It's not hard to see that the COVID-19 virus pandemic has made it necessary for us all to make drastic changes in our daily lives. Businesses are moving to remote work. K-12 schools must embrace distance learning. Many college students who were previously enrolled on-campus now have unanticipated online learning.
While online learning carries many positive benefits that make it the preferred choice for millions of students, it doesn't come without its challenges--especially for students who are more familiar with in-person courses.
These are seven tips by Jonathan Small - associate vice president for Online Learning at Regis College - that you can use in order to adjust your study habits when moving fully online.
Tips for Taking Online Courses
1. To understand the due dates for your assignment, look ahead.
Students who enroll in online courses usually interact with the subject matter through a learning management platform (LMS). Regis' online classes use Moodle. Blackboard and Canvas are also popular.
Whatever LMS your course may use, it's essential that you spend time getting to grips with the interface and specific assignments. To help you plan realistically for all your work, look at your schedule and note the due dates.
Small says, "In an online course, things are usually run in a modular format. You might not have the usual structure of a face-to-face class." Small says that it is not common to have a physical reminder in an online class that homework is due. Online classes are full of activities, so students need to be organized.
2. Schedule time to study and work in small groups.
Regis students, like other universities, have many responsibilities and obligations. Your time is often consumed by childcare, work, family obligations, or internships. You need to create a schedule that meets all your needs.
Small says, "Chunking, or as I like to refer to it, gives students the ability to feel accomplished." It makes you feel like you're making progress. A schedule that is specifically dedicated to studying can help you create and keep a routine.
3. Group projects require regular communication.
Some college courses require you to complete assignments and group projects with other students. This is equally true for online courses and for in-person courses. Small notes that although in-person courses can facilitate group projects by bringing people together face-to-face, online students need to take extra care to ensure they communicate well.
To avoid confusion, communication must be prioritized by groups, whether via Zoom, email and phone calls, instant messages, shared documents, or other forms of communication.
Small suggests that you find a system that works best for all members of the group and to follow up regularly.
4. It is a good idea to divide work into groups early.
Similar to the above, groups should be able to clearly divide up tasks in such a way that everyone is accountable for their part and everyone understands their responsibilities.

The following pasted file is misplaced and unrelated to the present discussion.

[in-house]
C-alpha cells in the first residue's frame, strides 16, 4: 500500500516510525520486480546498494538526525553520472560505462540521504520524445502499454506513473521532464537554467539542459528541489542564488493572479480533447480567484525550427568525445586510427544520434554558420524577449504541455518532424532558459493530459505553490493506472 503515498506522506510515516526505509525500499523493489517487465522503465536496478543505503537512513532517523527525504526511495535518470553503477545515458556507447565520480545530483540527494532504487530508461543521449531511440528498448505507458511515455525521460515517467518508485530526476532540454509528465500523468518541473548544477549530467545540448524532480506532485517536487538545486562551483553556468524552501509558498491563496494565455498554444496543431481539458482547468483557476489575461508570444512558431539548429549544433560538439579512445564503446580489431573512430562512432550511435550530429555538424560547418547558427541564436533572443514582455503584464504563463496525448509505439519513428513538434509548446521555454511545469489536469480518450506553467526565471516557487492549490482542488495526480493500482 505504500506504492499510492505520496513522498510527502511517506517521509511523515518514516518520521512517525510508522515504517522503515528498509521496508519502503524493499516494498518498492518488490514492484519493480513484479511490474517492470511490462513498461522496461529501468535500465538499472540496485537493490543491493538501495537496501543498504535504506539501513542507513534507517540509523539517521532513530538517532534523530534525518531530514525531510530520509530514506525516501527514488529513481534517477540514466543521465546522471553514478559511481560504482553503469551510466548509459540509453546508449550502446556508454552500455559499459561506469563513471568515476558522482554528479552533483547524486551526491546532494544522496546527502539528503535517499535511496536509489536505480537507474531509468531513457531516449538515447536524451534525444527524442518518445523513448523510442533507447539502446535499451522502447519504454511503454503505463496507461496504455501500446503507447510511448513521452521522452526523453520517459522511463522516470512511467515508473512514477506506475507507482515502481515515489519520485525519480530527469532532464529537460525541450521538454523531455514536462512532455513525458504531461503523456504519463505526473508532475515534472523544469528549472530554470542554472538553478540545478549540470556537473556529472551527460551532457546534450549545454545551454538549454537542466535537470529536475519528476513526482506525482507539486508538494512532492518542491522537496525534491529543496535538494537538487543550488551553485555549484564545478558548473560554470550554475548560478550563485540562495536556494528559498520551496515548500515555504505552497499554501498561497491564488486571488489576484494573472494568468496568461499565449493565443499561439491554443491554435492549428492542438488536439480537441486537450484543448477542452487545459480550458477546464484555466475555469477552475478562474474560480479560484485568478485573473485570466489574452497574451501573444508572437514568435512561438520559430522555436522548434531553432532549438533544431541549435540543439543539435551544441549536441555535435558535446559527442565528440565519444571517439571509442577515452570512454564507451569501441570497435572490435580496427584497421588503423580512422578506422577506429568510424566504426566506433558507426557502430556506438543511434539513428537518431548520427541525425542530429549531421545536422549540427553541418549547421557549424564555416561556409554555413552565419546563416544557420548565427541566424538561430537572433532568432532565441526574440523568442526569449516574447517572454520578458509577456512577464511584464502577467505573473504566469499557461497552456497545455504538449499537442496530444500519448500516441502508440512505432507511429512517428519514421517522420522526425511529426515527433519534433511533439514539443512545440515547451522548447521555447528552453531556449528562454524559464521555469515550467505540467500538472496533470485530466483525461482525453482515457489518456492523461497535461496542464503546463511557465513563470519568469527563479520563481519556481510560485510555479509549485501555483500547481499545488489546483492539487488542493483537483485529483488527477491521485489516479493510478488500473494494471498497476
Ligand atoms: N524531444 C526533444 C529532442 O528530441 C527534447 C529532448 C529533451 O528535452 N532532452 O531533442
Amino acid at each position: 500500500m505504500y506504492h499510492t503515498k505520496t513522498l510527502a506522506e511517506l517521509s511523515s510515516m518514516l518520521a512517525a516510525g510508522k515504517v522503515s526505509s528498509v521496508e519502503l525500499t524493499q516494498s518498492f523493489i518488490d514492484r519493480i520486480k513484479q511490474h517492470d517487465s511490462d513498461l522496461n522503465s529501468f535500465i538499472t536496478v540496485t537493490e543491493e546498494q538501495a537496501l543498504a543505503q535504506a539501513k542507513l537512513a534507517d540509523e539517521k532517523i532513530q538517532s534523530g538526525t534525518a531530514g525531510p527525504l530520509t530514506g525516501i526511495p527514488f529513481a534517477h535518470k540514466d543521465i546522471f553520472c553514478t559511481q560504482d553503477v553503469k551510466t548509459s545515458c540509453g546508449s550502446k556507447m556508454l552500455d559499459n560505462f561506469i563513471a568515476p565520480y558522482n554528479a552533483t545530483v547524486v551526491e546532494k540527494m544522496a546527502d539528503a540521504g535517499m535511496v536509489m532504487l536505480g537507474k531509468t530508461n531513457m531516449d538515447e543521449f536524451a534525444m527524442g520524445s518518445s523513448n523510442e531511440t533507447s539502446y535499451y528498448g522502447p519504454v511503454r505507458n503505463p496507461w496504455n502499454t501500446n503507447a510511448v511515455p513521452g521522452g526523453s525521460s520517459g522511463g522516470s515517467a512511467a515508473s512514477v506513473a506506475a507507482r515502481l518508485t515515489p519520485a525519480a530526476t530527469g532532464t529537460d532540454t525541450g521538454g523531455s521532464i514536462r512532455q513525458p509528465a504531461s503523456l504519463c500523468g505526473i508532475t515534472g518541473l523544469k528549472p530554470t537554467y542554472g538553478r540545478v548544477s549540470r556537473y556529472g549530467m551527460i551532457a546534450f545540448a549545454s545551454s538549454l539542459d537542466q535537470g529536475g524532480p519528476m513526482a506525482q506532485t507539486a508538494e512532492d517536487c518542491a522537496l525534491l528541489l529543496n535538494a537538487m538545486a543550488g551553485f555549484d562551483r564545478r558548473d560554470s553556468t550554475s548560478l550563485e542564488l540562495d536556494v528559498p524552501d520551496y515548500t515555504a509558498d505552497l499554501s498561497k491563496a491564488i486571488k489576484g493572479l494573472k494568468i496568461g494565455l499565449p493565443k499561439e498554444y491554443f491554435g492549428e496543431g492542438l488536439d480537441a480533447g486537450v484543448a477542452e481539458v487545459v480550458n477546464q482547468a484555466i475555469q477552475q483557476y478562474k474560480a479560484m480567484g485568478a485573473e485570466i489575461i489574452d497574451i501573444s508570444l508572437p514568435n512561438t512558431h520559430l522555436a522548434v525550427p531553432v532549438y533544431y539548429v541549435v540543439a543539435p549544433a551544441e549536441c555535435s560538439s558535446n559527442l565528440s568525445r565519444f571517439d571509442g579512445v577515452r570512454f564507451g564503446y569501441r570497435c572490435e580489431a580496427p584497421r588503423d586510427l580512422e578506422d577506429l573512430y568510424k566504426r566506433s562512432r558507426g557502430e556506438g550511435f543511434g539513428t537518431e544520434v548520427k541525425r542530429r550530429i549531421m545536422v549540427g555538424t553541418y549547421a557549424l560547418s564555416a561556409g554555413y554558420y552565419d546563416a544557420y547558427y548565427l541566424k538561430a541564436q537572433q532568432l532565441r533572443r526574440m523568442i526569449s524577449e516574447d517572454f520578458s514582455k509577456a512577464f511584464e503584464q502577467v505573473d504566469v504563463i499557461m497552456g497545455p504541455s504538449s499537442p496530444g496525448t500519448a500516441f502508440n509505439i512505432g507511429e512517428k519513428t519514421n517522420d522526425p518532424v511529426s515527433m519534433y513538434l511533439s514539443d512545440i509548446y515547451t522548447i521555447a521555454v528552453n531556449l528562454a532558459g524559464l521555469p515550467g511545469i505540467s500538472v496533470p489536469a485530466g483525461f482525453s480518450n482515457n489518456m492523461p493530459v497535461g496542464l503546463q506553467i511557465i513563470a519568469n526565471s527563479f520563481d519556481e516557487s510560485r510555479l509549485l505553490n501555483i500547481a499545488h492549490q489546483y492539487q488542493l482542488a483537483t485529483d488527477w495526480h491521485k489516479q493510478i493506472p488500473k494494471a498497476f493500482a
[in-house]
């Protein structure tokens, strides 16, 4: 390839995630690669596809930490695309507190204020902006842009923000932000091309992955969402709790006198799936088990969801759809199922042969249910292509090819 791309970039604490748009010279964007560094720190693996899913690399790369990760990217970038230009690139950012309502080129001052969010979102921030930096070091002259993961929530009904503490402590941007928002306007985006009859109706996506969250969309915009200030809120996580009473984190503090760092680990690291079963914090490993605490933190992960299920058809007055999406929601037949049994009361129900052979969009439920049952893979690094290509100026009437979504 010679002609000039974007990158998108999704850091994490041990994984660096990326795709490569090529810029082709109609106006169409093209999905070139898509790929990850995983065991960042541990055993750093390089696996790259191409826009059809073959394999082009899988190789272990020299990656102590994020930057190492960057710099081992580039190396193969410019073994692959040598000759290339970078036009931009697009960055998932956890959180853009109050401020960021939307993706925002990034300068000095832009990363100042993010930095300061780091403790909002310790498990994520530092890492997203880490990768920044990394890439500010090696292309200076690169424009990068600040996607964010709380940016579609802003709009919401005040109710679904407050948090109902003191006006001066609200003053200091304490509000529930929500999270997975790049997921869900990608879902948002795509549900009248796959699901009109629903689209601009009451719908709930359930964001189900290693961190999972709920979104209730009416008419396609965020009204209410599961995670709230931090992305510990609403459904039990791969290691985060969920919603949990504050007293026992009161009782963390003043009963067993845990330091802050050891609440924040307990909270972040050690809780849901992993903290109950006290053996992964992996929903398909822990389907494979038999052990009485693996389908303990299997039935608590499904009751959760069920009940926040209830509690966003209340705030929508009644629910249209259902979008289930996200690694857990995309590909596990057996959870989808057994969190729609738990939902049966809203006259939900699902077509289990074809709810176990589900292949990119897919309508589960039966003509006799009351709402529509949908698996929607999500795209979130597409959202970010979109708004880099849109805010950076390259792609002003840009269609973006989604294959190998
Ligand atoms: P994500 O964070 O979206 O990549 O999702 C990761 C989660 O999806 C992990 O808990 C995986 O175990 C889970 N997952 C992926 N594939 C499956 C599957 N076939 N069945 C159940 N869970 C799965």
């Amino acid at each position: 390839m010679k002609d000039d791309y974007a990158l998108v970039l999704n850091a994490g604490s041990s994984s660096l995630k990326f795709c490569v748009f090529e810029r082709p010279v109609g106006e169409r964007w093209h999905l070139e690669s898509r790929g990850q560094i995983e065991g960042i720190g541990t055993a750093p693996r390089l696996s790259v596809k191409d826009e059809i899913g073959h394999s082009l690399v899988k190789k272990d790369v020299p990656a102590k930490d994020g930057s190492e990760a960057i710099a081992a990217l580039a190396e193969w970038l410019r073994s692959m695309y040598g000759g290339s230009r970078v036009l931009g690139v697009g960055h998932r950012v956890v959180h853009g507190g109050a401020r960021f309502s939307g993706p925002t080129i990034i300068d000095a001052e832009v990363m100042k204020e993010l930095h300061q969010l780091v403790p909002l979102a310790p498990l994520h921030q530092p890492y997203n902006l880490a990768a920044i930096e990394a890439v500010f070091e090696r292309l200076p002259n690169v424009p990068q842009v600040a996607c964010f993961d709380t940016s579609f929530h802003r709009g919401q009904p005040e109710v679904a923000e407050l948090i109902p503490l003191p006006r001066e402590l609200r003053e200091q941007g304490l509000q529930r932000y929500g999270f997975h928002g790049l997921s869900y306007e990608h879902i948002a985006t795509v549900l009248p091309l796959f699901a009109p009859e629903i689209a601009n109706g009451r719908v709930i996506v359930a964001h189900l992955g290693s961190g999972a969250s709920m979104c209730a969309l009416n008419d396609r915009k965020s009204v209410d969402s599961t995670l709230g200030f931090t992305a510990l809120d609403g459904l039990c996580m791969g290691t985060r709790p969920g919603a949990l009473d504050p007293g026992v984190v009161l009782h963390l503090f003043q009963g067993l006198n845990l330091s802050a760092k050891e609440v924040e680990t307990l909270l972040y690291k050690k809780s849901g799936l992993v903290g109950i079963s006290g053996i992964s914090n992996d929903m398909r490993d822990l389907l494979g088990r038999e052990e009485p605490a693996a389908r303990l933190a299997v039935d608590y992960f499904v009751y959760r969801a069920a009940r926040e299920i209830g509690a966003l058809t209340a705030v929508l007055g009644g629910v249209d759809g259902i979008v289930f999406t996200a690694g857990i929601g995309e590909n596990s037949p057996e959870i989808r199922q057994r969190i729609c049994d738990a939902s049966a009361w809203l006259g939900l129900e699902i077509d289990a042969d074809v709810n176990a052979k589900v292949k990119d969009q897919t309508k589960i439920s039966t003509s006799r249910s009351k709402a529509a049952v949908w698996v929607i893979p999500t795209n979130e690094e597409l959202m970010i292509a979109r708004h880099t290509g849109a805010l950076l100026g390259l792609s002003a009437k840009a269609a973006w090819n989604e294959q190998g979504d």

Small suggests that "When you are working together on group projects, make sure you look ahead to ensure that you can distribute the work and coordinate your efforts." "This way, everyone can make use of their free time to complete their tasks even if it isn't due in a few weeks."
5. Regularly touch base with your professor.
It's important to communicate well with your classmates and fellow students, but it's also important to communicate with professors or instructors. Be sure to communicate with your professor whether you have questions or are just trying to help.
Small says, "Talking to your instructor is one of the keys to success." Don't try to resolve your issues on your own. The professor will be there to assist you. It only takes five minutes to call your instructor and you can avoid stressing out for days. You'll feel more relaxed, get clearer information, and will be more successful.
Do not think you can only communicate with your professor when things go wrong. Let your professor know when you are happy - whether it's a valuable lesson or an appreciation for a fellow group member - this will help you to build a relationship.
6. Participate as many times as possible
Participation is vital to your success whether you are taking online courses or in-person classes. Active participation not only shows professors that you're interested, but it also shows your willingness to learn and the effort required to be successful. Although education is often viewed as passive, participation transforms it into an active process.
Small says, "The more you are involved as a student, then the better you will get out of it."
7. Flexibility is important.
Flexibility is a key component of online learning. This applies to you as well as your classmates, as well as your professors.
Small suggests that you remember that remote teaching was a process that took your instructors as much time as it took to transition into online education.
"This was not something that anyone planned. You can make the transition to campus smooth and enjoyable by showing empathy, participating in your classes, talking with your instructor and classmates, and being active in your coursework.
You Have to Put In the Work
Even though online learning may not be your first choice, of course, you can make the most of it by following the advice provided above. In order to succeed during difficult times, communication is key. Keep in touch with your classmates and instructors. Stay engaged in the course material.
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